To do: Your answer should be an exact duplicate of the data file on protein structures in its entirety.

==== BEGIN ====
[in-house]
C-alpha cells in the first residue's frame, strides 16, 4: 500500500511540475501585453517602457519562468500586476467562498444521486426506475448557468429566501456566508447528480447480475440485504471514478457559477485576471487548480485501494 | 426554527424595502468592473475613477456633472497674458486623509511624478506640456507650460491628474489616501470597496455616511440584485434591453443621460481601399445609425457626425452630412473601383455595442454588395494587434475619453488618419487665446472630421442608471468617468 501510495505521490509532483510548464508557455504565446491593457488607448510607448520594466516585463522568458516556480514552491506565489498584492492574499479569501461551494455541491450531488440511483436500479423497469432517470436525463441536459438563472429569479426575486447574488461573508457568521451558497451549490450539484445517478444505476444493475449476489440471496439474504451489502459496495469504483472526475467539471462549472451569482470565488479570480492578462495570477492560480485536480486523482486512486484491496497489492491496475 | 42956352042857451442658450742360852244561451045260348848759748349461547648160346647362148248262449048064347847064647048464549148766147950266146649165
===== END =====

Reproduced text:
[in-house]
C-alpha cells in the first residue's frame, strides 16, 4: 500500500511540475501585453517602457519562468500586476467562498444521486426506475448557468429566501456566508447528480447480475440485504471514478457559477485576471487548480485501494 | 426554527424595502468592473475613477456633472497674458486623509511624478506640456507650460491628474489616501470597496455616511440584485434591453443621460481601399445609425457626425452630412473601383455595442454588395494587434475619453488618419487665446472630421442608471468617468 501510495505521490509532483510548464508557455504565446491593457488607448510607448520594466516585463522568458516556480514552491506565489498584492492574499479569501461551494455541491450531488440511483436500479423497469432517470436525463441536459438563472429569479426575486447574488461573508457568521451558497451549490450539484445517478444505476444493475449476489440471496439474504451489502459496495469504483472526475467539471462549472451569482470565488479570480492578462495570477492560480485536480486523482486512486484491496497489492491496475 | 42956352042857451442658450742360852244561451045260348848759748349461547648160346647362148248262449048064347847064647048464549148766147950266146649165